The individual soldier is the U.S. Army’s most important and frequently deployed asset. As such it is imperative that the soldier be provided the best clothing and individual equipment. The right clothing is a combat multiplier because it allows U.S. soldiers to operate under conditions that the enemy cannot. When U.S. soldiers deployed to Afghanistan after September 11, 2001 they were confronted by extremes of terrain, altitude, temperature and weather. The lack of infrastructure required extensive dismounted operations, often at high altitudes and in poor weather. U.S. soldiers lacked the appropriate clothing to operate effectively in extremely cold weather and harsh terrain.
The Pentagon was faced with the enormous task of providing the entire Active Component and mobilized reservists with the clothing and individual equipment with which to conduct intensive and protracted operations. This challenge was made all the greater because in many cases the desired clothing and equipment was only available from non-defense commercial vendors. Timing was also a factor. When the Army decided to change the uniform camouflage pattern for forces going to Afghanistan it wanted the first uniforms available in just a few months.
PEO Soldier chose an innovative and, in the view of some, risky, approach. It selected a private sector prime contractor to provide the entire military with the third generation or GEN III Extended Cold Weather Clothing System (ECWCS). This company procured the GEN III ECWCS components, managed the supply chain and ensured that the required number of complete kits were shipped in time to deploying units. The GEN III ECWCS prime contractor successfully managed more than a dozen subcontractors while overseeing the delivery of some 1.8 million sets of clothing.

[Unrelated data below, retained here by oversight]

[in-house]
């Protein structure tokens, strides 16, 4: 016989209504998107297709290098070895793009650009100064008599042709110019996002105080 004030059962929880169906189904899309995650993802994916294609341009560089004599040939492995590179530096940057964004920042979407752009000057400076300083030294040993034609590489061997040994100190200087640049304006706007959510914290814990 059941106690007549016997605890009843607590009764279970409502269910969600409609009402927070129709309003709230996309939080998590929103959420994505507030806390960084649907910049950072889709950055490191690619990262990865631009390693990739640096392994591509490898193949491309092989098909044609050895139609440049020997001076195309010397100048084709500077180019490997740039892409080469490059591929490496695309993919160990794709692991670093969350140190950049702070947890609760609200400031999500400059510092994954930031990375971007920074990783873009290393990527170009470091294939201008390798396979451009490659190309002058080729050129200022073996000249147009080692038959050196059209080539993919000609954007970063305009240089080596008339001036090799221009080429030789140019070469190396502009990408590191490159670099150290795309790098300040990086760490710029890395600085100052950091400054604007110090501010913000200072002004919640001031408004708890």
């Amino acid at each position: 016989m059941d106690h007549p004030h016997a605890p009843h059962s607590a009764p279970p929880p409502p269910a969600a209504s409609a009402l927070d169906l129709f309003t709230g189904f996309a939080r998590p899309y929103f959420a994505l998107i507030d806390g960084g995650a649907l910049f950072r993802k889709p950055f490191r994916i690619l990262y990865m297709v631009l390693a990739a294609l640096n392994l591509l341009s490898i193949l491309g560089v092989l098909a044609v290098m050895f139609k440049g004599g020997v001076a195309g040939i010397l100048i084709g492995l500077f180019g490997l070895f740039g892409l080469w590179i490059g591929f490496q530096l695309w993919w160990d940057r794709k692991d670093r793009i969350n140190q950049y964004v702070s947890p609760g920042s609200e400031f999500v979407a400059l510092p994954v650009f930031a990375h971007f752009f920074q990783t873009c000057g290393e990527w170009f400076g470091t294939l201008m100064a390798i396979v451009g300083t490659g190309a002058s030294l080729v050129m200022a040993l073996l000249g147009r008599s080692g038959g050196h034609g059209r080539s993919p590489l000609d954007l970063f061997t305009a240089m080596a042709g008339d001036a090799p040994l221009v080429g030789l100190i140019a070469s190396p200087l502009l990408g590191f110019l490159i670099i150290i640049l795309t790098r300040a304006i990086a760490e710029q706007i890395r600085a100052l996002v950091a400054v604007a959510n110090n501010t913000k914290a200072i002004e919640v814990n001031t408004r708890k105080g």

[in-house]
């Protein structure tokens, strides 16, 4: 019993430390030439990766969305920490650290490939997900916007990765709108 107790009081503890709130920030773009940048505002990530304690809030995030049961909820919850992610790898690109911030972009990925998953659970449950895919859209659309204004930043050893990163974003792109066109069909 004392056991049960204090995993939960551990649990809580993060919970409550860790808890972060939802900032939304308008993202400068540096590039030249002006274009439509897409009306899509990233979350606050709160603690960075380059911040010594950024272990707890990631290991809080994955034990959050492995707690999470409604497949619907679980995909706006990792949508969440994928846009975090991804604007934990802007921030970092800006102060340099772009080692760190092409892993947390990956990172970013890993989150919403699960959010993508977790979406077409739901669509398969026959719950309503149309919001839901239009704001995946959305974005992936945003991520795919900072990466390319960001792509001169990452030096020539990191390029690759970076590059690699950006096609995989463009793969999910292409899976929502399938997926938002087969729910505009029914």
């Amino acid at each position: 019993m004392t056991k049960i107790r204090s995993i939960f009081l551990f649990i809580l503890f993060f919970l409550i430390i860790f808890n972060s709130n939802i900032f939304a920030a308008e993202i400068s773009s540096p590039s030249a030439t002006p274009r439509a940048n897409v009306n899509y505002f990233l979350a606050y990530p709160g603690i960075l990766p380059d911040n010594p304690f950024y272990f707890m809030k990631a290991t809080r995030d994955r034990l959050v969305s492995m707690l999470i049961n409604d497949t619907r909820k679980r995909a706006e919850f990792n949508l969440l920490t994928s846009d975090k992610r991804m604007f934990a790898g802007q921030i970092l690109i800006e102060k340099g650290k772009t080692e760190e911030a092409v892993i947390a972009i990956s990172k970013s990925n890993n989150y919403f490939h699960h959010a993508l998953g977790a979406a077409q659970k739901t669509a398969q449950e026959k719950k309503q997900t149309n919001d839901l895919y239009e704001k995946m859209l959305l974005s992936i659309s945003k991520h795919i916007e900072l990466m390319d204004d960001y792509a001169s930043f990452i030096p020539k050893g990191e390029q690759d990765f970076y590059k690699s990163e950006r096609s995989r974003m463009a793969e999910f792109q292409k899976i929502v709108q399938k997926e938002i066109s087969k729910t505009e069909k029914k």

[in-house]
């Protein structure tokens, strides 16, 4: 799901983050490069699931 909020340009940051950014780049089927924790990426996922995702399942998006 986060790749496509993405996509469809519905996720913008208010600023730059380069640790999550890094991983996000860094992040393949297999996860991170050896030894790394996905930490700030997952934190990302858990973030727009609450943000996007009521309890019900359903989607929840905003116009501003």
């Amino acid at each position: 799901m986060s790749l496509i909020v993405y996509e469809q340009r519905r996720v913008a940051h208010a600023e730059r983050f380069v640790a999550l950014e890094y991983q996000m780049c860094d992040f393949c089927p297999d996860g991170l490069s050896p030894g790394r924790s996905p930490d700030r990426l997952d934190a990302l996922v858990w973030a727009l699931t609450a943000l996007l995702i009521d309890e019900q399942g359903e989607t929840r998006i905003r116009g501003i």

The prime contractor model was so successful that PEO Soldier used this approach for acquisition of another clothing system, the Fire Resistant Environmental Ensemble (FREE) and for the Modular Sleep System (MSS). By adopting this innovative contracting approach PEO Soldier was able, radically and rapidly, to improve the capabilities available to soldiers in Iraq and Afghanistan. Equally important, the prime contractor model saved money.
The Department of Defense needs to capitalize on the private sector’s record of success in procurement and supply chain management. Even as the conflicts in Iraq and Afghanistan wind down, the department should expand the use of this approach as far as is practical. This would ensure a basic supply chain for advanced textiles and clothing items. Also, it would allow for continuation of direct vendor deliveries, save money on warehousing and third-party logistics and enable ongoing improvement/ innovation of parts.
The same contracting model developed for the GEN III and FREE clothing systems could be applied to other soldier subsystems, such as body armor, load carrying systems, helmets, boots and individual communications equipment. In addition, the Defense Logistics Agency Troop Support should leverage industry strengths in supply chain and inventory management when determining which items they will procure/receive/stock/issue and which are better managed by a prime contractor.
Find Archived Articles: